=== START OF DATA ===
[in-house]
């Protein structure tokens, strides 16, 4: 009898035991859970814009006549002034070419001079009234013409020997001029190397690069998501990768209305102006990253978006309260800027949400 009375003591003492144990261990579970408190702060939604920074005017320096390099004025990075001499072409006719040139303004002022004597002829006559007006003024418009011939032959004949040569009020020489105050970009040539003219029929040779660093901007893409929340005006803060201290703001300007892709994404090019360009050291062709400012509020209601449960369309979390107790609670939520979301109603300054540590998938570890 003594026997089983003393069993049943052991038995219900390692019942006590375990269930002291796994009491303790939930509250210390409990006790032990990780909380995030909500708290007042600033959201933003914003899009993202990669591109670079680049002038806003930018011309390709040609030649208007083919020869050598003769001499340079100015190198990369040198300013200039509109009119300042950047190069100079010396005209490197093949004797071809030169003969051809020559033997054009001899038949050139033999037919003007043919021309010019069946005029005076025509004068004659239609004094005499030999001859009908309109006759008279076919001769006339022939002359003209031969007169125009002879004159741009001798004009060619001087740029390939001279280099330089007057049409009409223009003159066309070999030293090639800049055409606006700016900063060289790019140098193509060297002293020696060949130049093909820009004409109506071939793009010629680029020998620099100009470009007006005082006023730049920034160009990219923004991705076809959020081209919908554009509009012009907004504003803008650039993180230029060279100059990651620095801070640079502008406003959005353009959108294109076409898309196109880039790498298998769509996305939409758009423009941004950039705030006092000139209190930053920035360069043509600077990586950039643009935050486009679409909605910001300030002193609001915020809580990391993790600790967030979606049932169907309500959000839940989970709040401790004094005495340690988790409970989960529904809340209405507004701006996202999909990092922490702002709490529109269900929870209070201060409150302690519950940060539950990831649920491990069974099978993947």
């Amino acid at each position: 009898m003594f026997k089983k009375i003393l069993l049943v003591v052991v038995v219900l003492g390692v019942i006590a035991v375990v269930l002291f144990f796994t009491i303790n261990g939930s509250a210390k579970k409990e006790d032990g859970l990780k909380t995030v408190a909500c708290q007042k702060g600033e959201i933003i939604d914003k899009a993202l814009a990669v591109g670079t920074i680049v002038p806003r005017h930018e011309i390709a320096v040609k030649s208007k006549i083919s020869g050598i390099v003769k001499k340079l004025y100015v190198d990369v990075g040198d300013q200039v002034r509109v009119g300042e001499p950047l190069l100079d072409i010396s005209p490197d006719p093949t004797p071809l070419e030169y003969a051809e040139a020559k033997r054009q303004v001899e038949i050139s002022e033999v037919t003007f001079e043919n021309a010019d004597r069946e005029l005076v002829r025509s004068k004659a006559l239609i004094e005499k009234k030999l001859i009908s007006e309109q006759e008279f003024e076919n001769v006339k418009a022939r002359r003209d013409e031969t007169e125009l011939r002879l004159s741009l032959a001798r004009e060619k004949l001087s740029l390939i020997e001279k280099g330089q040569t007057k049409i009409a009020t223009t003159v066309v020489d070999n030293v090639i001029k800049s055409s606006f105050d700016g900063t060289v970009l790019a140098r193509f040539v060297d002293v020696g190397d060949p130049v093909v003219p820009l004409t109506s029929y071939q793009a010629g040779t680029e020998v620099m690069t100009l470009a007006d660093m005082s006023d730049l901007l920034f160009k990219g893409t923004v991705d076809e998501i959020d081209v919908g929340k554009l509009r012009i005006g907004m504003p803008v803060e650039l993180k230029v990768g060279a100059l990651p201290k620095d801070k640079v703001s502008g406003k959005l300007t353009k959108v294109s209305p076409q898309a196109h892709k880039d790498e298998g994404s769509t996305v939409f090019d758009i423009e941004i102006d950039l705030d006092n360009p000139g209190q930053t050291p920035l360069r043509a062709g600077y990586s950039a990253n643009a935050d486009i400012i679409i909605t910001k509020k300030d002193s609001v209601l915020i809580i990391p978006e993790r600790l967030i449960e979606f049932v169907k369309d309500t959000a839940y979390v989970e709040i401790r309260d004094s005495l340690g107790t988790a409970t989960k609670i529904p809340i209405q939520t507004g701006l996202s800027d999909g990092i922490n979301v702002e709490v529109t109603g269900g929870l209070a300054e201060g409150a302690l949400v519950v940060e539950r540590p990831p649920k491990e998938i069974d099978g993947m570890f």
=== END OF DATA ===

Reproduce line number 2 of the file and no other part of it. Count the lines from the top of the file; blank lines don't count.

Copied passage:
């Protein structure tokens, strides 16, 4: 009898035991859970814009006549002034070419001079009234013409020997001029190397690069998501990768209305102006990253978006309260800027949400 009375003591003492144990261990579970408190702060939604920074005017320096390099004025990075001499072409006719040139303004002022004597002829006559007006003024418009011939032959004949040569009020020489105050970009040539003219029929040779660093901007893409929340005006803060201290703001300007892709994404090019360009050291062709400012509020209601449960369309979390107790609670939520979301109603300054540590998938570890 003594026997089983003393069993049943052991038995219900390692019942006590375990269930002291796994009491303790939930509250210390409990006790032990990780909380995030909500708290007042600033959201933003914003899009993202990669591109670079680049002038806003930018011309390709040609030649208007083919020869050598003769001499340079100015190198990369040198300013200039509109009119300042950047190069100079010396005209490197093949004797071809030169003969051809020559033997054009001899038949050139033999037919003007043919021309010019069946005029005076025509004068004659239609004094005499030999001859009908309109006759008279076919001769006339022939002359003209031969007169125009002879004159741009001798004009060619001087740029390939001279280099330089007057049409009409223009003159066309070999030293090639800049055409606006700016900063060289790019140098193509060297002293020696060949130049093909820009004409109506071939793009010629680029020998620099100009470009007006005082006023730049920034160009990219923004991705076809959020081209919908554009509009012009907004504003803008650039993180230029060279100059990651620095801070640079502008406003959005353009959108294109076409898309196109880039790498298998769509996305939409758009423009941004950039705030006092000139209190930053920035360069043509600077990586950039643009935050486009679409909605910001300030002193609001915020809580990391993790600790967030979606049932169907309500959000839940989970709040401790004094005495340690988790409970989960529904809340209405507004701006996202999909990092922490702002709490529109269900929870209070201060409150302690519950940060539950990831649920491990069974099978993947």